So, please tell me what information convinces you that we will be doing more procedures in the future.
 

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George85 said:
In many places thoracentesis is no longer done at the bedside, the ER doesn't do LP's, and picc lines are used when cental lines would have been used before. IR are doing all those procedures now - and this will become the standard of care, simply because it's safer for the pt. Even in our ICU the use of SiteRight ultrasound is mandatory when placing lines - this dumbs down the technical and clinical skill needed - but is safer for the pt.
One's ability to acquire procedural skills varies somewhat from institution to institution. If you're in a large, academic medical center, with lots of residents from different specialties competing for procedures, FM residents will likely get fewer procedures in the hospital than they would get at an unopposed residency program in a smaller hospital.

None of the procedures you mentioned are done in the outpatient setting, incidentally, which is what most people are talking about when they refer to family medicine procedures.

As a practicing physician, you're free to perform whatever outpatient procedures you wish to incorporate into your practice, assuming that you have acquired the skills and equipment to perform them. Your ability to perform certain hospital procedures in private practice (assuming you do hospital medicine) will be contingent upon local standards of care, and your ability to obtain credentialing for those procedures in that facility.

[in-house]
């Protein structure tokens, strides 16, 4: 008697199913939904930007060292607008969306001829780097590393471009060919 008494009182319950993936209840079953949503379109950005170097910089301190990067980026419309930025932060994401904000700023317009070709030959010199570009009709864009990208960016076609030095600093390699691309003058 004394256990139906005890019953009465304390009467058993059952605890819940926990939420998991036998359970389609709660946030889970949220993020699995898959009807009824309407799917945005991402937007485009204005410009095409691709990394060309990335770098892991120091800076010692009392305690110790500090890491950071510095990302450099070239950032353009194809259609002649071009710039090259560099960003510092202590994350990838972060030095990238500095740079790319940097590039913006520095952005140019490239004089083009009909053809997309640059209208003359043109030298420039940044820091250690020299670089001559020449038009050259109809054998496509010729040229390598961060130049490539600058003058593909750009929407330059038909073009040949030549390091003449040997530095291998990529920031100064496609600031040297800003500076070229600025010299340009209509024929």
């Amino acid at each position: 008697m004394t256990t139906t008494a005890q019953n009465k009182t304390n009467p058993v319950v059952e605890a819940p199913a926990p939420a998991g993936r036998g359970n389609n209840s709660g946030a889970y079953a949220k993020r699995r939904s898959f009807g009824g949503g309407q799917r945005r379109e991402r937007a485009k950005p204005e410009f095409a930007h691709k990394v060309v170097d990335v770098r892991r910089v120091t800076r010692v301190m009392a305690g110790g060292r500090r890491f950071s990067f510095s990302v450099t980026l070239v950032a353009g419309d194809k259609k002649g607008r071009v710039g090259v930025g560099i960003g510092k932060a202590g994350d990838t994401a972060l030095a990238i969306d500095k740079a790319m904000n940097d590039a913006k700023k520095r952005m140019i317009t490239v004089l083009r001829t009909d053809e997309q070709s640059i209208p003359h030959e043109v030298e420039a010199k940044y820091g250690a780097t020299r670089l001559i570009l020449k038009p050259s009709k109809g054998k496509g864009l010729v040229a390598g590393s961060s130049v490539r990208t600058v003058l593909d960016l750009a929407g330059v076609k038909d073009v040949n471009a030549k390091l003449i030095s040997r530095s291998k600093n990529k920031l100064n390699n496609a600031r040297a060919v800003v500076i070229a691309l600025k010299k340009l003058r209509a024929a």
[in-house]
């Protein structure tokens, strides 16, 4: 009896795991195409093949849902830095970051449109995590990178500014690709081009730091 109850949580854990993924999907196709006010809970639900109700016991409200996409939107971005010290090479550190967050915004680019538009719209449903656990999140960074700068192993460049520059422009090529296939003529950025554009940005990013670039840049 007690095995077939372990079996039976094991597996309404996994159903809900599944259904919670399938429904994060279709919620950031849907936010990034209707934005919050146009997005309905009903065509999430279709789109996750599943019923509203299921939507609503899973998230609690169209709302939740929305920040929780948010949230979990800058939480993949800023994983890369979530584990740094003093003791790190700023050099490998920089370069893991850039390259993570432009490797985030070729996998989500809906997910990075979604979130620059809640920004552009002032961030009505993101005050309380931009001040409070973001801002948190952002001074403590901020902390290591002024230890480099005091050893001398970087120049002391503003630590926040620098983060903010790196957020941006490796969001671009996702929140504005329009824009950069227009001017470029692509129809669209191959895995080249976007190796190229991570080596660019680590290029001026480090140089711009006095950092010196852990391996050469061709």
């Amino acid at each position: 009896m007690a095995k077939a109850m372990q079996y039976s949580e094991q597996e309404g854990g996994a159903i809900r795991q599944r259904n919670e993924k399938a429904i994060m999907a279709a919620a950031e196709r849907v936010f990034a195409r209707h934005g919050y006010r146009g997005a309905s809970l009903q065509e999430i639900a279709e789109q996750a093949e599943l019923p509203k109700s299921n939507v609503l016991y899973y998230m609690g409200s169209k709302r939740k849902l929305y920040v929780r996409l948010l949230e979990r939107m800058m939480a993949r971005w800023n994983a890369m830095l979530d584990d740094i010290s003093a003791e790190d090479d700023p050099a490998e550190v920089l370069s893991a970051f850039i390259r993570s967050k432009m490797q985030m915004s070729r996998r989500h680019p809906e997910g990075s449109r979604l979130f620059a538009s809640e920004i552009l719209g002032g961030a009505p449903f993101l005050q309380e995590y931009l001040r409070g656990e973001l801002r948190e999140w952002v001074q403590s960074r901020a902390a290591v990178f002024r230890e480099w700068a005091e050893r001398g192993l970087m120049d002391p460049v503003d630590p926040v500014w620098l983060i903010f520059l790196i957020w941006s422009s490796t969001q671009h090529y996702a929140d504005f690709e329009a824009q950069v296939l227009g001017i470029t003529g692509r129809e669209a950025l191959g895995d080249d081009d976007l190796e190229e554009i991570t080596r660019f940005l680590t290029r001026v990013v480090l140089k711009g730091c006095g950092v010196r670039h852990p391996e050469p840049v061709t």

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Bender

Bender

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KentW said:
......As a practicing physician, you're free to perform whatever outpatient procedures you wish to incorporate into your practice, assuming that you have acquired the skills and equipment to perform them. Your ability to perform certain hospital procedures in private practice (assuming you do hospital medicine) will be contingent upon local standards of care, and your ability to obtain credentialing for those procedures in that facility.

So if I had were comfortable doing colonoscopy in my outpatient office all I would have to do is buy the equipement and start doing them?
 

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Bender said:
So if I had were comfortable doing colonoscopy in my outpatient office all I would have to do is buy the equipement and start doing them?
Theoretically, yes. Of course, you'd also have to meet any regulatory requirements regarding facility certification, etc., and you'd have to inform your malpractice insurance carrier that you're doing them. Colonoscopy typically involves conscious sedation. Flex sigs are a different matter.

Most family physicians who perform colonoscopies do so in a hospital or outpatient surgical center endoscopy suite, as the cost to acquire the necessary equipment and hire appropriately-trained staff is prohibitive unless you're doing a very high volume of procedures.